Monday, October 07, 2013

Sermon on Habakkuk 1:1-4, 2:1-4, for Reformation 1, "Faith Alone"

Sermon Outline:
·         Reformation month—four sermons on the “mottoes” of the Reformation: 1) faith alone, 2) grace alone, 3) scripture alone, and 4) Christ alone. Meaning; origin in the Bible; application.
·         “The righteous shall live by his faith.” One of the most important statements about faith, in OT and whole Bible—obscure prophet Habakkuk. Quoted by Paul to show that we are saved by faith, not works. What setting did Hab. pen these words? What was his message?
·         Short book—three chapters. Discussion between Habakkuk and God in 1 & 2, where Hab. makes a complaint to God—God answers, Hab. complains again, and God answers a second time, and the book ends with Hab. prayer in 3. Unfortunately the way the verses were selected you only hear Hab’s first complaint, and God’s second response.
·         Quick summary: writing before Jews went into exile and captivity under Babylon. Hab’s sees his nation falling into decline, and complains to God of corruption and injustice widespread, violence and fighting rampant. Cries out to God for help, but God doesn’t seem to listen or to save. God’s first answer (not in the reading) is not what Hab. was expecting/hoping for—God was going to use the Babylonians (terrifying warriors) to judge the people of Judah, who had become so corrupt, unjust, and filled with wickedness. Hab’s second protest/complaint (not in the reading) amounts to, “God, how could you do this? How can you use those wicked people?” Then the reading resumes with Hab saying he will take up his watch (role of a prophet) and wait for God’s response.
·         God doesn’t answer by trying to excuse or defend Himself to man (He is God, after all!), doesn’t need to prove He’s in control, doesn’t need to prove His goodness. Pay close attention to His response: “Write the vision; make it plain on tablets, so he may run who reads it. For still the vision awaits its appointed time; it hastens to the end—it will not lie. If it seems slow, wait for it; it will surely come; it will not delay. “Behold, his soul is puffed up; it is not upright within him, but the righteous shall live by his faith.”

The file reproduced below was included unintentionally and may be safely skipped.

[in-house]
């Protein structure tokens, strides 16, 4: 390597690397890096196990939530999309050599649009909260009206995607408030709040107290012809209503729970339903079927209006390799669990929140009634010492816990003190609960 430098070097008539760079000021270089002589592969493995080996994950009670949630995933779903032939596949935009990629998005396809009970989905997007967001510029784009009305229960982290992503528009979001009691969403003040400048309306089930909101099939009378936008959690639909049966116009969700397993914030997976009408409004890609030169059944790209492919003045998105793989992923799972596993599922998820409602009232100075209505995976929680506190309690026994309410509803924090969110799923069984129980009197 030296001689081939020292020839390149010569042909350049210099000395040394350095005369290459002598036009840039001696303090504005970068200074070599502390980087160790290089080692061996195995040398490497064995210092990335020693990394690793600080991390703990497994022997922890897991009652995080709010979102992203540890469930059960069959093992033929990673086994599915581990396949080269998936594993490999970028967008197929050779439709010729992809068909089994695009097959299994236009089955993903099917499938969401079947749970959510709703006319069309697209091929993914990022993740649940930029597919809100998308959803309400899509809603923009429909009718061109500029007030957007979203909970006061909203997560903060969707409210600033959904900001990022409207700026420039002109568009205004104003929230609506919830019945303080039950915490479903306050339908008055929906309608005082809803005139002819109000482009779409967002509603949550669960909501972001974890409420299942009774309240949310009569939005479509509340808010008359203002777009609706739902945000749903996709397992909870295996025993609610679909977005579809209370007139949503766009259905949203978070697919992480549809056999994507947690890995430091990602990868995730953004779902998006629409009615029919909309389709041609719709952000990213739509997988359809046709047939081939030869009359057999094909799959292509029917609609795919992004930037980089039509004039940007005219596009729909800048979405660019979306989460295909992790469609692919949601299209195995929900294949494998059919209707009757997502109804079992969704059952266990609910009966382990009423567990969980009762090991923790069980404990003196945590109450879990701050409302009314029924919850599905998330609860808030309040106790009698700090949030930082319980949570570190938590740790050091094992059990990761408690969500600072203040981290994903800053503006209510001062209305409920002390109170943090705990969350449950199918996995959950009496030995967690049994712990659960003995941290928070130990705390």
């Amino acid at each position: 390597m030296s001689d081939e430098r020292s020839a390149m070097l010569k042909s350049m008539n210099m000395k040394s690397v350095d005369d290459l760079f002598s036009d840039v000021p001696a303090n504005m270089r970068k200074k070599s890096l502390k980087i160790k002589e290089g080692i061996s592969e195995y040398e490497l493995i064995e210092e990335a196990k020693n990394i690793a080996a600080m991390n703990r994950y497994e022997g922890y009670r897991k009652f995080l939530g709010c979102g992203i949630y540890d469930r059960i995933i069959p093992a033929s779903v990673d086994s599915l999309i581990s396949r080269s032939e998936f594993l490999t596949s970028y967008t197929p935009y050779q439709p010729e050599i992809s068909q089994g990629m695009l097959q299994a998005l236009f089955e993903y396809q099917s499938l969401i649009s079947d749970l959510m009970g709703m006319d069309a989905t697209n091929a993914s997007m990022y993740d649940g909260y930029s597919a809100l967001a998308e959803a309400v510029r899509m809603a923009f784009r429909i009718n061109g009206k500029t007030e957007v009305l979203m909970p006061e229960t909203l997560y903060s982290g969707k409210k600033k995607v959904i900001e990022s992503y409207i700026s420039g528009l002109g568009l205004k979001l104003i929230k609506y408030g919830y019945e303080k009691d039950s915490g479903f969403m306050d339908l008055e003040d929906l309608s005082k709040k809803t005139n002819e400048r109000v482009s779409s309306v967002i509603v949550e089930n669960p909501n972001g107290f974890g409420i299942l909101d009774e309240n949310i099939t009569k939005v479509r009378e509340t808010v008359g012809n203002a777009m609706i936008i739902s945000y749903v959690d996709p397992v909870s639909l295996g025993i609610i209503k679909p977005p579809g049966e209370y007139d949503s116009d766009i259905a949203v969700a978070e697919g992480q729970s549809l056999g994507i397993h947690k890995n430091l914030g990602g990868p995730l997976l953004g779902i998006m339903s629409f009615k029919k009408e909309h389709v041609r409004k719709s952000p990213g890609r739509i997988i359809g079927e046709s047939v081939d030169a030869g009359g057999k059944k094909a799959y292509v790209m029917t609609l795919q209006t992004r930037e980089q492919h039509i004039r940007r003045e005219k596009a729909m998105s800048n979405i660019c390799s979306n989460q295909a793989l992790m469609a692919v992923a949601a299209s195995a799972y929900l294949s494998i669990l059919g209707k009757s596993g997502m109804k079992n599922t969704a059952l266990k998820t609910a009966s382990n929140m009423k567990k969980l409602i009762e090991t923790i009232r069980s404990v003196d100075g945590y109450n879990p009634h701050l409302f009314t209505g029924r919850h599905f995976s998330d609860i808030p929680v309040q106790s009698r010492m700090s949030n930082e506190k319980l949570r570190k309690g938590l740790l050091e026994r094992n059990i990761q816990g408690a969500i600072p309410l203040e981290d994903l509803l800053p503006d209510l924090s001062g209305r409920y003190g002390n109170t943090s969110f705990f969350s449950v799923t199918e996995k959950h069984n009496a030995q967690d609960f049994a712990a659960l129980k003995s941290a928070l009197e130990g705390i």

·         It’s not hard to commiserate with Hab from his watchtower—to wring our hands and lament about things that sound all-too-familiar: injustice in the land, violence, contention, and a longing for God to help or to rescue us. Sense of futility? Loss? Disbelief or doubt about God’s “methods?” Alternatively, scorn or skepticism—pride in our wisdom, our supposed self-sufficiency. How will His righteousness and justice prevail? Who will deliver? But then we hear God’s Word to Hab and us—the vision, God’s Word, His prophecy waits it’s appointed time—it’s not false. The time will come—God’s timing, not ours. Have patience, and don’t doubt or fear His Word will not come true.
·         Scripture is a record of God’s faithfulness to His promises and His people. Sometimes took ages to fulfill—but God’s Word does not lie—wait for it; it will surely come; it will not delay. Not a moment before nor after God wills it to take place. Hab. waited in apprehension for God’s judgment—his nation would fall. But waited in faith for God’s salvation—his deliverance. We also might wait in some apprehension or uncertainty about how or when the end of times will come, what will be the near future for our nation, the Church, our job, our family, our life, any number of things. And so our faith might begin to falter—to weaken, to doubt. Doubt God’s goodness. His power, His ability to help. Whether He hears, or cares. Or we might become proud and arrogant, claiming we have no need for God. We do well to hear God say of the proud man, “Behold, his soul is puffed up; it is not upright within him, but the righteous shall live by his faith.” God calls us to humility and faith. Not an explanation for everything, but to put our trust in Him. To look for His salvation, His deliverance, in certain hope. The righteous shall live by his faith. Knows even when it seems the wicked are “having their day”, that God will have perfect justice in the end.
·         “Problem of evil”. For the Christian, for the believer who follows the trajectory of Hab. & all OT prophecy—the conversation about the problem of evil can only lead to one place—the cross of Jesus Christ. The faith of the righteous is not blind belief in anything we’re told—but it’s a firm trust in the God who truly is all good, all powerful, all holy, perfect justice, and perfect love. While faith can’t resolve all the problems of evil and mysteries of God’s ways—it can grasp the goodness of His promise and the conviction that He will act, and for those who trust in Him—for the righteous who live by faith—that he will act to save and give life. And faith does look to Jesus Christ, the target and fulfillment of all prophecy, who brings the perfect goodness, holiness, and love of God to bear in laying down His life for us, forgiving us, saving us, by the cross.